The Upper Hand

1966 [FRENCH]

Crime / Drama

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Plot summary

Uploaded by: FREEMAN
May 30, 2022 at 12:14 PM

Top cast

George Raft as Charles Binnaggio
720p.BLU 1080p.BLU
901.64 MB
fre 2.0
23.976 fps
1 hr 38 min
P/S ...
1.63 GB
fre 2.0
23.976 fps
1 hr 38 min
P/S ...

Movie Reviews

Reviewed by eric-baril 8 / 10

another great Gabin gangster movie

I must say I haven't seen this movie for a very long time. Having a very fine souvenir, I decided to watch it again, and what a pleasure. If you like french gangster movies with our Jean Gabin, powerful slang dialogs and 60's design, this one is really for you. Without forgetting George Raft facing Gabin. And Fröbe, Bozzuffi, Ceccaldi, Brasseur, Mireille Darc (so sexy), Nadja Tiller ...

And international sequences in Japan, London, Germany.

A very special palm to Claudio Brook, very very convincing.

Indeed, a powerful french gangster movie.

As gentleman Philippe wrote, so few reviewers?

Reviewed by brogmiller 3 / 10

Rififi #4

By all accounts Auguste le Breton led a very colourful life. His novels depicting the Parisian underworld were based upon personal knowledge and possess an authenticity which made them eminently suitable for film. Jules Dassin's 'Rififi chez des hommes' of 1955 is an undisputed masterpiece of the genre but three subsequent attempts to capitalise on the 'Rififi' name have proved pretty dismal, the last of which is this one. Breton's style happened to suit the 'mature' Gabin but of the four Breton adaptations in which he starred this is undoubtedly the worst. Gabin is going through the motions here as a well-groomed, well-tailored low life whose international smuggling operation is threatened by an equally well-groomed, well-tailored low life played by George Raft doing his customary impression of a plank. The script calls upon Raft at one stage to flip a coin which is what he does best. Claudio Brook plays a US Treasury agent which is a far cry from his 'Simon of the Desert' for Bunuel. Gert Froebe makes the best of it and Najda Tiller who had previously appeared in 'Rififi chez des femmes' has a crummy role. This travelogue takes us from Paris to London and Tokyo to the accompaniment of a terminally irritating score by Georges Garvarentz in a film aimed at the lowest common denominator. In his previous film, also directed by Denys de la Patilliere, Gabin had given a standout performance as a misanthropic alcoholic but his compulsion to work alas led to more misses than hits in his later years. This does not seem to matter for as Michael Caine once observed: "People only remember the good ones". Just as well!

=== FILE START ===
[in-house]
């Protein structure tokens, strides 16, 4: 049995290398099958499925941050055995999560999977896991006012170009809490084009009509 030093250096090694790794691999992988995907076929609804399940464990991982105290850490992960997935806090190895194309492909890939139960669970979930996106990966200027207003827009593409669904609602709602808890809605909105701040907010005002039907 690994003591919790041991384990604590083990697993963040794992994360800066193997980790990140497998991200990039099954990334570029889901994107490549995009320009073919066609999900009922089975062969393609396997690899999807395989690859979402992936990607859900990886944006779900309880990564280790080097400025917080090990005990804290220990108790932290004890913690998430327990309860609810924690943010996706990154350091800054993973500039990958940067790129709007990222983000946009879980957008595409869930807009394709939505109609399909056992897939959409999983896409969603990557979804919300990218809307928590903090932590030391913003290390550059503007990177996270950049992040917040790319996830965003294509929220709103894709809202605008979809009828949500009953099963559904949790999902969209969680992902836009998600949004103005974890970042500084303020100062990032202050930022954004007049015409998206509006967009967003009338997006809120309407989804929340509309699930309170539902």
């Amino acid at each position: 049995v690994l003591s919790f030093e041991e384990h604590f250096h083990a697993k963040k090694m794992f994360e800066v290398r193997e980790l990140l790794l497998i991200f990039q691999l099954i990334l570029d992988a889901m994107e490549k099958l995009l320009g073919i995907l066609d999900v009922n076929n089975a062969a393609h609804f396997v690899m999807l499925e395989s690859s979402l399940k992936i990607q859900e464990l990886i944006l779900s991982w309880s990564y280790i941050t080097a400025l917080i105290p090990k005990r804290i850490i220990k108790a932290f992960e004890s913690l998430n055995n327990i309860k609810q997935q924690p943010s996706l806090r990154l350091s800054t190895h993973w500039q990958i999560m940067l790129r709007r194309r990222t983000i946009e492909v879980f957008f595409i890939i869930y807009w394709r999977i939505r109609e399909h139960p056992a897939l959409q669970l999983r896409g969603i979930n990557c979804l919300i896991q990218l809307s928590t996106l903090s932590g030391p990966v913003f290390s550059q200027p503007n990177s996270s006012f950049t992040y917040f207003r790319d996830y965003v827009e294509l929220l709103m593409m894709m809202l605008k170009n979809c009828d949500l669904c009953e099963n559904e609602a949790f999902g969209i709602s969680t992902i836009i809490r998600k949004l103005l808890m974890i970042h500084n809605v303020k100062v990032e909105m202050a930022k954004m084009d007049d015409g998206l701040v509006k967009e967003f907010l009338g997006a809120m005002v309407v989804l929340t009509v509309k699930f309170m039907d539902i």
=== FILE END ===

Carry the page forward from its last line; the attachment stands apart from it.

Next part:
Reviewed by boblipton 7 / 10

Times Change But Gabin Doesn't

No, it's not Panama; Paname is slang for Paris. It's from another August le Breton movie, and it stars Jean Gabin, with a big role for Gert Frobe and a featured part for a coin-flipping George Raft. If Paramount was producing Geezer westerns in the States, then perhaps this was a Geezer Gangster flick.

Gabin and Frobe have a racket smuggling gold into Tokyo and antiquities out of Japan. They use people with no police records and have settled on Claudio Brook, a reporter. What they don't know is that he is an undercover agent investigating their racket, and one that Frobe has smuggling spare parts into Cuba. As he worms his way into Gabin's graces, some one is trying to muscle in on the racket, blowing up associates in Munich and London. Frobe wants to abandon the Tokyo run for another, better idea. Gabin wants to keep going until the new one is paying. Nadja Tiller, Frobe's wife and Gabin's ex-lover, wants to fight.

It's still le Breton's world as first seen in Jules Dassin's movie, only bigger, brighter and in wide screen. Little fish have gotten bigger and attracted the notice of big fish on both sides of the law, but it's still guys with some rules against guys with none. The time for such movies was passing. The New Wave had no use for movies like this, but so long as as Gabin was willing to appear in them, they would still keep making them; and I will still watch and enjoy them fifty years later.

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